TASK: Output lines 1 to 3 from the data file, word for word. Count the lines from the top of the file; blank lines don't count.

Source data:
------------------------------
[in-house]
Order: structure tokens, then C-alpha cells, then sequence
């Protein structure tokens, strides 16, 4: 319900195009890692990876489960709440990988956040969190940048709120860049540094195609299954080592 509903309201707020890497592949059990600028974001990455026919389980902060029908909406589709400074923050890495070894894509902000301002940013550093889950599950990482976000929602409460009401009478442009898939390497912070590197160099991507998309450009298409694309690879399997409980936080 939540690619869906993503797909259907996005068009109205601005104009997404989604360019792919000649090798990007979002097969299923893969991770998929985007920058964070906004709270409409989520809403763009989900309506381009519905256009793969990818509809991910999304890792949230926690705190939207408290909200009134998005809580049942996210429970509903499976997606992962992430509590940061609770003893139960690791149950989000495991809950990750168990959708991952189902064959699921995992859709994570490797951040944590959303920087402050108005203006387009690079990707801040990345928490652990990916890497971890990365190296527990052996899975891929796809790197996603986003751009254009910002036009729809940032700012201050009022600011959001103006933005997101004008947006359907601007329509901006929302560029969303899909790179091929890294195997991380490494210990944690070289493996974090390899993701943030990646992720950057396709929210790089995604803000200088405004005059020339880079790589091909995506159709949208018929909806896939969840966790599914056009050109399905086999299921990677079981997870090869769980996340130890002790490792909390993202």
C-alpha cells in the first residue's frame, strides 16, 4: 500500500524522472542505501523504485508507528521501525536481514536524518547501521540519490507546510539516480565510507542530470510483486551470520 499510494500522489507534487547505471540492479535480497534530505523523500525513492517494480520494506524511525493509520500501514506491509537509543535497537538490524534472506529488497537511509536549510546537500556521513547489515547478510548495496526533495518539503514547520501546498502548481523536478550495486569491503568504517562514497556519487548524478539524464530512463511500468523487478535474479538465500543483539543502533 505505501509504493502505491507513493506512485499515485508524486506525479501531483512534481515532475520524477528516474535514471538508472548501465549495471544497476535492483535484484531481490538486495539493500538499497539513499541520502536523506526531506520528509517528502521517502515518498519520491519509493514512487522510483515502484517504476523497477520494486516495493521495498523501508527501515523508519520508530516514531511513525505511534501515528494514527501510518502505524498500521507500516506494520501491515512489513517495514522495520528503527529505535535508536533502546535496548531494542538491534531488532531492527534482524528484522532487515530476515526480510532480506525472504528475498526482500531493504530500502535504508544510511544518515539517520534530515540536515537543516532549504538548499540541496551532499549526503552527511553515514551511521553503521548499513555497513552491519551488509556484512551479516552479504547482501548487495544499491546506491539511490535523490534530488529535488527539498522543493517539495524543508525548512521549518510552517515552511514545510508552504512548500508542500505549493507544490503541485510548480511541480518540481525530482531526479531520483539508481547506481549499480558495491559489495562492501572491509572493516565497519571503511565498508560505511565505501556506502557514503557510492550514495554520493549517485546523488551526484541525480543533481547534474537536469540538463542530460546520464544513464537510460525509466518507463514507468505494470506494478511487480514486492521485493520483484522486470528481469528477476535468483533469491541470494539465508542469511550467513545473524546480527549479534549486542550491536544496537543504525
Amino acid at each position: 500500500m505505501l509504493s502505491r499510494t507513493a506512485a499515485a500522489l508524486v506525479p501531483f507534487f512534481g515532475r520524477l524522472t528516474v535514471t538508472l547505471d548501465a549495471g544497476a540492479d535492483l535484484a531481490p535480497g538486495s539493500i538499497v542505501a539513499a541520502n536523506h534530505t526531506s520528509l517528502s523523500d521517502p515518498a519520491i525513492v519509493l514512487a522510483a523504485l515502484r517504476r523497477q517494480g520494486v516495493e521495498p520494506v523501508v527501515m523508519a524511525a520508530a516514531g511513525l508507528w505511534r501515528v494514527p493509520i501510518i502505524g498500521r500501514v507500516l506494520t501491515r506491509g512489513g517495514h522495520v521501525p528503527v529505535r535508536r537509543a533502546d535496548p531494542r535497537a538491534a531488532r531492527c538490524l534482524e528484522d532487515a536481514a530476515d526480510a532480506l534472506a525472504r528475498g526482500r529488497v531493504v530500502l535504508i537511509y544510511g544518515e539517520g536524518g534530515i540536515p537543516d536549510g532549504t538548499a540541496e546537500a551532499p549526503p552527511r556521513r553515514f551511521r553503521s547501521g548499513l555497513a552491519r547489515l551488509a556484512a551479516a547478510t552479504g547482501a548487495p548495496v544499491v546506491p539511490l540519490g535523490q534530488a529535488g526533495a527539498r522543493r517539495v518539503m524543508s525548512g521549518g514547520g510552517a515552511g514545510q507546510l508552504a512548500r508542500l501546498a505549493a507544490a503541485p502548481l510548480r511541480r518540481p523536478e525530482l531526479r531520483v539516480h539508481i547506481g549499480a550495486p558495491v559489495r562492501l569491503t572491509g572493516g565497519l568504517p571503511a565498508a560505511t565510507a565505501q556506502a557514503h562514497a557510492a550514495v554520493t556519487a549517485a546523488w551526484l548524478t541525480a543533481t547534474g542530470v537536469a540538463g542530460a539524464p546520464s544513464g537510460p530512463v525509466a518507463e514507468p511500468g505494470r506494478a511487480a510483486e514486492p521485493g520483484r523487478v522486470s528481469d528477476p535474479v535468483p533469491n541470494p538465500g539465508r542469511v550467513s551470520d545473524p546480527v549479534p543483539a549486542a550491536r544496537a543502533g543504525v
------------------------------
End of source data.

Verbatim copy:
[in-house]
Order: structure tokens, then C-alpha cells, then sequence
């Protein structure tokens, strides 16, 4: 319900195009890692990876489960709440990988956040969190940048709120860049540094195609299954080592 509903309201707020890497592949059990600028974001990455026919389980902060029908909406589709400074923050890495070894894509902000301002940013550093889950599950990482976000929602409460009401009478442009898939390497912070590197160099991507998309450009298409694309690879399997409980936080 939540690619869906993503797909259907996005068009109205601005104009997404989604360019792919000649090798990007979002097969299923893969991770998929985007920058964070906004709270409409989520809403763009989900309506381009519905256009793969990818509809991910999304890792949230926690705190939207408290909200009134998005809580049942996210429970509903499976997606992962992430509590940061609770003893139960690791149950989000495991809950990750168990959708991952189902064959699921995992859709994570490797951040944590959303920087402050108005203006387009690079990707801040990345928490652990990916890497971890990365190296527990052996899975891929796809790197996603986003751009254009910002036009729809940032700012201050009022600011959001103006933005997101004008947006359907601007329509901006929302560029969303899909790179091929890294195997991380490494210990944690070289493996974090390899993701943030990646992720950057396709929210790089995604803000200088405004005059020339880079790589091909995506159709949208018929909806896939969840966790599914056009050109399905086999299921990677079981997870090869769980996340130890002790490792909390993202």